Psalm of the Explanation Dwellers
By April Bernard
"See, here's how it is, there's two different ways we look at the world.
Man sees a woman, he thinks, Could I do it to her?, and it doesn't
seem mysterious, he knows already pretty well
what he can and can't do, so it's a matter of aesthetics;
Like, do I like a big ass? the man will say.
Like, do I prefer the dark meat near the bone?
And then it's a matter of finesse and luck, but all along
he knew what he was going to do and how it was going to feel.
Now, with women, see. A woman sees a man, she might think,
Ah, finest of profiles. She might wonder, What lurks?
But experience has taught her that none of this
looking, comparing, examining labels will ever tell her
what he can do.
And what he can do tells her what she can do.
So it's a mystery always,
and also makes her more charitable. Because maybe the guy
with the sled-dog eyes and the cauliflower nose, maybe he's
got a long sweet one that won't quit, maybe he can make her
sing the Ave Maria, who knows?
No, no. I have another explanation. Please, listen. There is
only so much love in the world, and it got used up
by our ancestors.
So it's like recirculated air in a sick building, see?
Filled with the disease and the sadness and the lust that went on
before, all this petrific honey thick with dirt,
sap from ancient hives, legs and wings and striped abdomens
that once throbbed but now are stilled in amber hard and golden
and unlikely to melt in the damp of your mouth."
On Friday I got my postponed lunch with gblvr -- crepes again, because nutella-and-almond crepes may be the best thing ever (well, I suppose real milk chocolate might be even better but I take what I can get)! We took the crepes back to my house to watch the end of Avatar, which again made me cry during the destruction of Hometree -- but more on the movie in a bit. Afterward, we both worked on our respective laptops and I finished my review of Star Trek: The Next Generation's "Lessons", which I actually enjoyed more than I had remembered, yet didn't find much that was praise-worthy in writing about it.
We had dinner with my parents, then came home and while waiting for the kids to finish cleaning themselves and the living room up, we ended up putting on District 9 on cable. People had warned me that the movie was extremely violent, which is true -- I'm glad I didn't see it on the big screen -- but it's also a stunning piece of filmmaking, and I'm really glad I saw it the same day I rewatched the end of Avatar because there are some striking similarities. I find it fascinating that some of the same people online who had nothing but negative things to say about Avatar (even if they hadn't seen it!) had nothing but praise for District 9, because at the core, if one wants to oversimplify things beyond any useful analysis, they can both be reduced to stories about white men saving alien cultures. In both cases, I don't think the protagonists are what's really important about the movies, but given all the Avatar-bashing around here, I feel compelled to point that out.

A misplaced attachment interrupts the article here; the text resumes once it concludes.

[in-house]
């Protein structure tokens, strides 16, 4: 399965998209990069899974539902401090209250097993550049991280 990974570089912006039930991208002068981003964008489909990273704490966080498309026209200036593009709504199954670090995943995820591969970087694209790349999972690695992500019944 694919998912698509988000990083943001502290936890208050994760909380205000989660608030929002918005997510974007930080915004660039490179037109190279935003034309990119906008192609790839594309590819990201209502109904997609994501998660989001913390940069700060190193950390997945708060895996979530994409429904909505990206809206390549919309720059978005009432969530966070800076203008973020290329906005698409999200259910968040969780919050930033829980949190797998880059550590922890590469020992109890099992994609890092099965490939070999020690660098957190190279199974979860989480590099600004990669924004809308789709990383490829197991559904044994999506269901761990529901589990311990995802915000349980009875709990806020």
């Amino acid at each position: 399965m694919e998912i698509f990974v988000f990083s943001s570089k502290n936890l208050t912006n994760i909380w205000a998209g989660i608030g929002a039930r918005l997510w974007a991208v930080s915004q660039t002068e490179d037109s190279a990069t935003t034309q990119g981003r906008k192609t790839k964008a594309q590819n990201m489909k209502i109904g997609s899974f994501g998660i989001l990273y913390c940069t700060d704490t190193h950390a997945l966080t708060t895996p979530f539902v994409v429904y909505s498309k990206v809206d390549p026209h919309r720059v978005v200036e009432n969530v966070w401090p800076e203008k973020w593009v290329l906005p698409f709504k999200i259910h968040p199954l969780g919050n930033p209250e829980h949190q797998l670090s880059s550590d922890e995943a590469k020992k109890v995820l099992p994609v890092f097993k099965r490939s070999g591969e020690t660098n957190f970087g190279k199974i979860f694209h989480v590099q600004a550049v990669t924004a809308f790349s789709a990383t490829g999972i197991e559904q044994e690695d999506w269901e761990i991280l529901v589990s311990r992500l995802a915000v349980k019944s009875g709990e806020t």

In some ways, the films couldn't be more opposite: Avatar is one of the most breathtaking films I have ever seen, about a world of astonishing natural beauty, while District 9 is a relentlessly ugly movie, showing only the dirtiest, most barren, crime-ridden corners of a country that has marketed itself in the U.S. as a wonderfully cleaned-up, cosmopolitan vacation spot with its history of apartheid a thing of the past. I find it fascinating that in both cases, paramilitary contractors are the bad guys rather than the largely absentee governments that allow them to thrive, and that the both involve extended battle scenes with characters (one hero, one villain) wearing sophisticated, massive body armor with built-in weaponry. Of course, the aliens in Avatar are fighting to save their world while the ones in District 9 have largely given up hope of ever seeing their world again; Christopher and his son seem to be working alone on the machinery they have hidden, though surely others helped them hide it.
There are no female characters of real interest in District 9 -- there are a couple of sociologists who get off some quotes during the fictional interviews, and there's Wikus's wife, who alternately seems to live for him and for whatever her father tells her to do to help capture him. This is a big contrast with Avatar, where I think the most interesting human characters are Grace and Trudy (to people who won't see the film on the basis of a white man saving the blue people, I feel it necessary to point out that first the white man must be rescued before he can do that by two people of color, and the blue people have a lot more agency in their own salvation than he does). I'm not trying to argue that one film is better or worse, I think they're both very much worth seeing; I just find it interesting how one movie can become a politically correct favorite while another gets derided when I think they both have some similar problematic issues.
In the sculpture class, students made animals in Oaxacan style, including this penguin.
Most of the artwork was displayed in the school library...
...though some of the award-winning artwork was displayed around the auditorium where the concert was held.
This toucan was one of the winners, hanging at the back of the auditorium.
Ceramic Mister Potato Head was in a glass case in the front hallway.
When we arrived at the school, dark clouds were gathered over it...
...and five minutes after we walked inside, this was the view out the window. (You can't see the hail on the ground.)